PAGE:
Outside History, Homage to Eavan Boland by Felicia McCarthy.

We lost Eavan Boland yesterday, as you would know. What a stout persevering champion of women poets in the climate of Seamus Heaney, a man who, with all of his goodness and kindnesses was still carried by male privilege.  “And still she persisted”, as Moscow Mitch said of Elizabeth Warren.  

Boland was a teacher of perspicacity and patience, a poet of Irish history to the present time. Best buddies with Mary R since Trinity, a wife quietly in love with her husband, a mother, a grandmother, a great poet, a solid poet, a radical poet within the Irish context. A woman of great strength and reserve, she was a great soul, I think. 

We were all privileged to have her here with us.

I chose Boland for my master’s thesis in Women’s Studies in ’91. She was kind enough to invite me to her house, to pick me up at the bus stop,and have warm chocolate chip cookies baked for me as a welcome to this mongrel woman of USA and Irish mix. 

Heaney and Boland are both known for their kindnesses to strangers, but Boland encouraged the disenfranchised women poets, she built the foundation for Irish women poets, researchers, academics and publishers to stand upon. We owe her a round of applause now, and the courage to hold her place inside Irish history.

North American Time is the name I chose for the page which invites North American Writers to send their work to The Blue Nib.  The title relates to Eavan Boland through the poet Adrienne Rich.  In 1983, Rich wrote North American Time as a caution to herself that being comfortable in poetry is not the job.  Everything we write/will be used against us/or against those we love./These are the terms,/take them or leave them./Poetry never had a chance/ of standing outside history.

Boland took the purpose of that poem to heart, and took the title of her own famous poem, Outside History, from it. Rich’s poem defines Boland’s perseverance in taking

her life and the lives of Irish women and women everywhere as subject worthy of poetry.  

Read both of these poems.  Understand your own verbal privilege rises from the debt you owe, be you woman or man, to this great Irish poet who chose to be responsible to her life and her time. Let’s learn from her and do the same.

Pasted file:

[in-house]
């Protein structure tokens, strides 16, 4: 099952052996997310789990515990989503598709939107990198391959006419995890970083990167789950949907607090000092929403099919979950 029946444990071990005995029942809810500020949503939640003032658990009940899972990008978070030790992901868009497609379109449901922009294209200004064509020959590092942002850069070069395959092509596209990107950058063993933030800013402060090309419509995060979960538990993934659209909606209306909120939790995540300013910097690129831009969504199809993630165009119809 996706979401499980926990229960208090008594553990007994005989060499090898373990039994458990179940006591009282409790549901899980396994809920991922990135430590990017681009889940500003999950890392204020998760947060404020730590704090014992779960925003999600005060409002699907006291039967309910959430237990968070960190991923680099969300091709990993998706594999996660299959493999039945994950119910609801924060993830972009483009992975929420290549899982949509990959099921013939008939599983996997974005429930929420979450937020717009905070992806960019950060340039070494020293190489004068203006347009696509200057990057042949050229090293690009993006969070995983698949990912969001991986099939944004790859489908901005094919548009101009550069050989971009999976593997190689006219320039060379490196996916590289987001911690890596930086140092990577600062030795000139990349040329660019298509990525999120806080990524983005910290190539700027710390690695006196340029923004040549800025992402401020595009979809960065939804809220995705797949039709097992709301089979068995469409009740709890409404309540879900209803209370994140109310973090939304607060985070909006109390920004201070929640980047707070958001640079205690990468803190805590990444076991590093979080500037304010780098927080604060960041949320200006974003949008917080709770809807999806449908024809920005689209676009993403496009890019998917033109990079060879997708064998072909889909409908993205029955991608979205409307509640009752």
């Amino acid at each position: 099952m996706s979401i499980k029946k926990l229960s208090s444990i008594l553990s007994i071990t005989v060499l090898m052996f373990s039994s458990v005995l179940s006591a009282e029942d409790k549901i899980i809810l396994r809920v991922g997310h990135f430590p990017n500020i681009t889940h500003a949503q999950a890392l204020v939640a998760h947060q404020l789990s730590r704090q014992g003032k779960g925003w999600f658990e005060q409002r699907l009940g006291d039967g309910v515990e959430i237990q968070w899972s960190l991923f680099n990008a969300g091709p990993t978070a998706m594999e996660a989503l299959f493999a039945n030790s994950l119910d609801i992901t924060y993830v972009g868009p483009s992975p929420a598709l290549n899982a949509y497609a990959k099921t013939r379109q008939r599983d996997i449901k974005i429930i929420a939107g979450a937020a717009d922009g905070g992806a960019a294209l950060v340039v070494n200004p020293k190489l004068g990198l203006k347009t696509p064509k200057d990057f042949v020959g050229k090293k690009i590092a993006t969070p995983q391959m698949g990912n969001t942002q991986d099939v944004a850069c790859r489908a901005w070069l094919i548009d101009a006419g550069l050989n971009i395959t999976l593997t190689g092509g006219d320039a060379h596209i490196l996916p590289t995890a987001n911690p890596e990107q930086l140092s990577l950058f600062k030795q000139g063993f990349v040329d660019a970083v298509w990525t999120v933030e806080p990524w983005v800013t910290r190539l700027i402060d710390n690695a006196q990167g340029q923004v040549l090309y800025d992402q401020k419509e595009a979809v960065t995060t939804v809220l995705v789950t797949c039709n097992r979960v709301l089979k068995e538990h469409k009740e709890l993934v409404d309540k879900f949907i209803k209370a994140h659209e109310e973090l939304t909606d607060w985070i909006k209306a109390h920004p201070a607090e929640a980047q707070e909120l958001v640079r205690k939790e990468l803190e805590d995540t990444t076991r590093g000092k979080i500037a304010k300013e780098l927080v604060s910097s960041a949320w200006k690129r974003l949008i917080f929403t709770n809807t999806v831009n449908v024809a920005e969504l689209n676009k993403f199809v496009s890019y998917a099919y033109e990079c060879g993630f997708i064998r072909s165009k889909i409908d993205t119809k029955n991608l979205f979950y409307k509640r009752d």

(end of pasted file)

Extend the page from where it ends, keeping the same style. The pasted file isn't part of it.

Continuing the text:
Felicia McCarthy

About the contributor

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  1. Thank you, Felicia. You eloquently echo all of our thoughts, this morning. I was lucky enough to meet Ms. Boland, more than once. Last time was Summer of 2019, at number 11, Parnell Square. She arrived, wearing a long wool black coat. She spoke about feeling the cold in Dublin. California was much warmer, she quipped. A gracious woman, she announced her end of Term at the Irish Poetry Centre. She welcomed the in-coming incumbent, Ms. Colette Bryce. Eavan Boland, a petite person, filled the room with her presence. Her warmth will, remain. Rest in Peace.

  2. Thank you Felicia, Eav defies words in many ways but here are a uple of things – I knew her but not well. I was in TCD when she was appointed a lecturer in the English Dept. in a very great generation of teachers. I used to come across her in cafes around Dublin talking to a group of students and gettin to talk. They were passionate about her and her delicate wisdom and sat in complete silence when she talked. They were all men! Young men, some of whom I knew. She changed the whole spectrum of poetry as well as giving women a real place. She was generous in so many ways but particularly, artistically.
    Honor O Brolchain

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